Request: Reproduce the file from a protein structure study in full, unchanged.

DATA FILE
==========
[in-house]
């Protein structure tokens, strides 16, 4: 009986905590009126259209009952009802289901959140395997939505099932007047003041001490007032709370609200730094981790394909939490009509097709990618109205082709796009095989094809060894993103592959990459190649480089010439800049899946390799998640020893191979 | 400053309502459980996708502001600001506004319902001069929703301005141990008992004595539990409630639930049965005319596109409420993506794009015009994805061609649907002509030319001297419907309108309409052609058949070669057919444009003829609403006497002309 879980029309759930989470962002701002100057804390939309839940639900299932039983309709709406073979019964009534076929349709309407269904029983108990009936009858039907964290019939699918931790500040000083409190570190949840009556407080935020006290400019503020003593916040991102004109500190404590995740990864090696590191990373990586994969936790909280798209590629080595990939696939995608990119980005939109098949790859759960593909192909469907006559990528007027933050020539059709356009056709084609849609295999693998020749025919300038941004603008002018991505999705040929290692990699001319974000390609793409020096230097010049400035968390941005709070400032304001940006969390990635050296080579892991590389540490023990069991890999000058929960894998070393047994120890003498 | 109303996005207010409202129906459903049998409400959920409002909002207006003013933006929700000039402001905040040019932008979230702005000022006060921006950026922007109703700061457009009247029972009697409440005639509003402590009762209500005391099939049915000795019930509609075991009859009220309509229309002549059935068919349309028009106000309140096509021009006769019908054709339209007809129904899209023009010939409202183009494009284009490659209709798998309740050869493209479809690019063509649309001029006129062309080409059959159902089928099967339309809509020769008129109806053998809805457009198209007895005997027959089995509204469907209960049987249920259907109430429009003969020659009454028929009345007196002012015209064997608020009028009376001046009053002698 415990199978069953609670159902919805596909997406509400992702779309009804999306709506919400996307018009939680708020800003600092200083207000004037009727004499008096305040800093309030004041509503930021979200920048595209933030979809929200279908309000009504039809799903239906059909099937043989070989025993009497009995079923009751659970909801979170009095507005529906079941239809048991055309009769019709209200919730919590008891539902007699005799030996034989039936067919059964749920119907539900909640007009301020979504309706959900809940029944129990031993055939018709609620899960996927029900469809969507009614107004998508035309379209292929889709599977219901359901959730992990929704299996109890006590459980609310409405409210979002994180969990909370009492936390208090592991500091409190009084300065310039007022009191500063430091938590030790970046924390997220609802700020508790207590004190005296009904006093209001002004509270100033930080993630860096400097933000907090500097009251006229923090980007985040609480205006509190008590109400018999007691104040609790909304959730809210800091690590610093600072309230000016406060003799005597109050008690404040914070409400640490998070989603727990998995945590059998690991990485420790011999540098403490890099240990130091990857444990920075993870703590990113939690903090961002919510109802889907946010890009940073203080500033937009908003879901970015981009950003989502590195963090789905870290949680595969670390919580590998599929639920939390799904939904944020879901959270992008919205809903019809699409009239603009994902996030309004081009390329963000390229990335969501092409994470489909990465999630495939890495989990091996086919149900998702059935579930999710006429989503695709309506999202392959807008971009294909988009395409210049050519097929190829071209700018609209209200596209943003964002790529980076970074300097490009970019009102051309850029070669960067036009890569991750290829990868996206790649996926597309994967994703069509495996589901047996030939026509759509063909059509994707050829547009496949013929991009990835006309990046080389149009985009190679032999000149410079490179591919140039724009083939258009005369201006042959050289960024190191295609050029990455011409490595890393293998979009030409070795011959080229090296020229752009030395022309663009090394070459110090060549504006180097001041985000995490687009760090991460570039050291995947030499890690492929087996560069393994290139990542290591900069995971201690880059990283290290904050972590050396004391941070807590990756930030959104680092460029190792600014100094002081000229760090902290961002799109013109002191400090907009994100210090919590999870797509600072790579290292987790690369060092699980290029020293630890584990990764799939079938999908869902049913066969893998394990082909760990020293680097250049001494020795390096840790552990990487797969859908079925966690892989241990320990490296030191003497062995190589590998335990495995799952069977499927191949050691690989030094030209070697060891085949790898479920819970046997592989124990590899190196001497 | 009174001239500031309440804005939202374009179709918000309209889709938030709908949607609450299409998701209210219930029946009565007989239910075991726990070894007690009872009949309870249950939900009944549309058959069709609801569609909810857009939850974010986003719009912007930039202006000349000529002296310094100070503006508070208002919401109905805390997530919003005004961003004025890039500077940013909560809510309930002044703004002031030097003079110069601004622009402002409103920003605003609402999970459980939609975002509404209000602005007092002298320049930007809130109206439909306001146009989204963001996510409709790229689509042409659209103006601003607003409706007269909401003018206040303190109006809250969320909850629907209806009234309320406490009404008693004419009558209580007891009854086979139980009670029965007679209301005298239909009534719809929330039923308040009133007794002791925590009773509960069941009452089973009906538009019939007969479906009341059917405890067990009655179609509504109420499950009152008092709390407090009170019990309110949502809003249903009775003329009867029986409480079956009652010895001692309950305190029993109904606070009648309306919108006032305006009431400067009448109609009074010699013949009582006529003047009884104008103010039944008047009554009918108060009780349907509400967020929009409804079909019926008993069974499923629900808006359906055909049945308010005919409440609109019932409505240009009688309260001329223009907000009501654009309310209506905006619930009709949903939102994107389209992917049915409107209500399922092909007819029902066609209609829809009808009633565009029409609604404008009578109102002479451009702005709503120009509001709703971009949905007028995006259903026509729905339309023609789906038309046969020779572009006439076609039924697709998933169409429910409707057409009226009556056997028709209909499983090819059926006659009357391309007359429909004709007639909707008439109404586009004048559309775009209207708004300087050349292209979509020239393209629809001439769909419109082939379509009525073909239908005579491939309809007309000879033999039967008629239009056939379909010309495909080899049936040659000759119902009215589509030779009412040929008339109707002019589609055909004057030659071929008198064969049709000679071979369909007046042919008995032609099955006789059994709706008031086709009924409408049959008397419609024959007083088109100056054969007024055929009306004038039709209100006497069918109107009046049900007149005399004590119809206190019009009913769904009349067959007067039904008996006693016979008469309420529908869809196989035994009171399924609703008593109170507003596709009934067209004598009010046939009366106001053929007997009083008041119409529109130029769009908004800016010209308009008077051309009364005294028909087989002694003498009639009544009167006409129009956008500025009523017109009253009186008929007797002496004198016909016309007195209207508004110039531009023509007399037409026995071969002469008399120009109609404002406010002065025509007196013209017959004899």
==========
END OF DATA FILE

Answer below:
[in-house]
């Protein structure tokens, strides 16, 4: 009986905590009126259209009952009802289901959140395997939505099932007047003041001490007032709370609200730094981790394909939490009509097709990618109205082709796009095989094809060894993103592959990459190649480089010439800049899946390799998640020893191979 | 400053309502459980996708502001600001506004319902001069929703301005141990008992004595539990409630639930049965005319596109409420993506794009015009994805061609649907002509030319001297419907309108309409052609058949070669057919444009003829609403006497002309 879980029309759930989470962002701002100057804390939309839940639900299932039983309709709406073979019964009534076929349709309407269904029983108990009936009858039907964290019939699918931790500040000083409190570190949840009556407080935020006290400019503020003593916040991102004109500190404590995740990864090696590191990373990586994969936790909280798209590629080595990939696939995608990119980005939109098949790859759960593909192909469907006559990528007027933050020539059709356009056709084609849609295999693998020749025919300038941004603008002018991505999705040929290692990699001319974000390609793409020096230097010049400035968390941005709070400032304001940006969390990635050296080579892991590389540490023990069991890999000058929960894998070393047994120890003498 | 109303996005207010409202129906459903049998409400959920409002909002207006003013933006929700000039402001905040040019932008979230702005000022006060921006950026922007109703700061457009009247029972009697409440005639509003402590009762209500005391099939049915000795019930509609075991009859009220309509229309002549059935068919349309028009106000309140096509021009006769019908054709339209007809129904899209023009010939409202183009494009284009490659209709798998309740050869493209479809690019063509649309001029006129062309080409059959159902089928099967339309809509020769008129109806053998809805457009198209007895005997027959089995509204469907209960049987249920259907109430429009003969020659009454028929009345007196002012015209064997608020009028009376001046009053002698 415990199978069953609670159902919805596909997406509400992702779309009804999306709506919400996307018009939680708020800003600092200083207000004037009727004499008096305040800093309030004041509503930021979200920048595209933030979809929200279908309000009504039809799903239906059909099937043989070989025993009497009995079923009751659970909801979170009095507005529906079941239809048991055309009769019709209200919730919590008891539902007699005799030996034989039936067919059964749920119907539900909640007009301020979504309706959900809940029944129990031993055939018709609620899960996927029900469809969507009614107004998508035309379209292929889709599977219901359901959730992990929704299996109890006590459980609310409405409210979002994180969990909370009492936390208090592991500091409190009084300065310039007022009191500063430091938590030790970046924390997220609802700020508790207590004190005296009904006093209001002004509270100033930080993630860096400097933000907090500097009251006229923090980007985040609480205006509190008590109400018999007691104040609790909304959730809210800091690590610093600072309230000016406060003799005597109050008690404040914070409400640490998070989603727990998995945590059998690991990485420790011999540098403490890099240990130091990857444990920075993870703590990113939690903090961002919510109802889907946010890009940073203080500033937009908003879901970015981009950003989502590195963090789905870290949680595969670390919580590998599929639920939390799904939904944020879901959270992008919205809903019809699409009239603009994902996030309004081009390329963000390229990335969501092409994470489909990465999630495939890495989990091996086919149900998702059935579930999710006429989503695709309506999202392959807008971009294909988009395409210049050519097929190829071209700018609209209200596209943003964002790529980076970074300097490009970019009102051309850029070669960067036009890569991750290829990868996206790649996926597309994967994703069509495996589901047996030939026509759509063909059509994707050829547009496949013929991009990835006309990046080389149009985009190679032999000149410079490179591919140039724009083939258009005369201006042959050289960024190191295609050029990455011409490595890393293998979009030409070795011959080229090296020229752009030395022309663009090394070459110090060549504006180097001041985000995490687009760090991460570039050291995947030499890690492929087996560069393994290139990542290591900069995971201690880059990283290290904050972590050396004391941070807590990756930030959104680092460029190792600014100094002081000229760090902290961002799109013109002191400090907009994100210090919590999870797509600072790579290292987790690369060092699980290029020293630890584990990764799939079938999908869902049913066969893998394990082909760990020293680097250049001494020795390096840790552990990487797969859908079925966690892989241990320990490296030191003497062995190589590998335990495995799952069977499927191949050691690989030094030209070697060891085949790898479920819970046997592989124990590899190196001497 | 009174001239500031309440804005939202374009179709918000309209889709938030709908949607609450299409998701209210219930029946009565007989239910075991726990070894007690009872009949309870249950939900009944549309058959069709609801569609909810857009939850974010986003719009912007930039202006000349000529002296310094100070503006508070208002919401109905805390997530919003005004961003004025890039500077940013909560809510309930002044703004002031030097003079110069601004622009402002409103920003605003609402999970459980939609975002509404209000602005007092002298320049930007809130109206439909306001146009989204963001996510409709790229689509042409659209103006601003607003409706007269909401003018206040303190109006809250969320909850629907209806009234309320406490009404008693004419009558209580007891009854086979139980009670029965007679209301005298239909009534719809929330039923308040009133007794002791925590009773509960069941009452089973009906538009019939007969479906009341059917405890067990009655179609509504109420499950009152008092709390407090009170019990309110949502809003249903009775003329009867029986409480079956009652010895001692309950305190029993109904606070009648309306919108006032305006009431400067009448109609009074010699013949009582006529003047009884104008103010039944008047009554009918108060009780349907509400967020929009409804079909019926008993069974499923629900808006359906055909049945308010005919409440609109019932409505240009009688309260001329223009907000009501654009309310209506905006619930009709949903939102994107389209992917049915409107209500399922092909007819029902066609209609829809009808009633565009029409609604404008009578109102002479451009702005709503120009509001709703971009949905007028995006259903026509729905339309023609789906038309046969020779572009006439076609039924697709998933169409429910409707057409009226009556056997028709209909499983090819059926006659009357391309007359429909004709007639909707008439109404586009004048559309775009209207708004300087050349292209979509020239393209629809001439769909419109082939379509009525073909239908005579491939309809007309000879033999039967008629239009056939379909010309495909080899049936040659000759119902009215589509030779009412040929008339109707002019589609055909004057030659071929008198064969049709000679071979369909007046042919008995032609099955006789059994709706008031086709009924409408049959008397419609024959007083088109100056054969007024055929009306004038039709209100006497069918109107009046049900007149005399004590119809206190019009009913769904009349067959007067039904008996006693016979008469309420529908869809196989035994009171399924609703008593109170507003596709009934067209004598009010046939009366106001053929007997009083008041119409529109130029769009908004800016010209308009008077051309009364005294028909087989002694003498009639009544009167006409129009956008500025009523017109009253009186008929007797002496004198016909016309007195209207508004110039531009023509007399037409026995071969002469008399120009109609404002406010002065025509007196013209017959004899």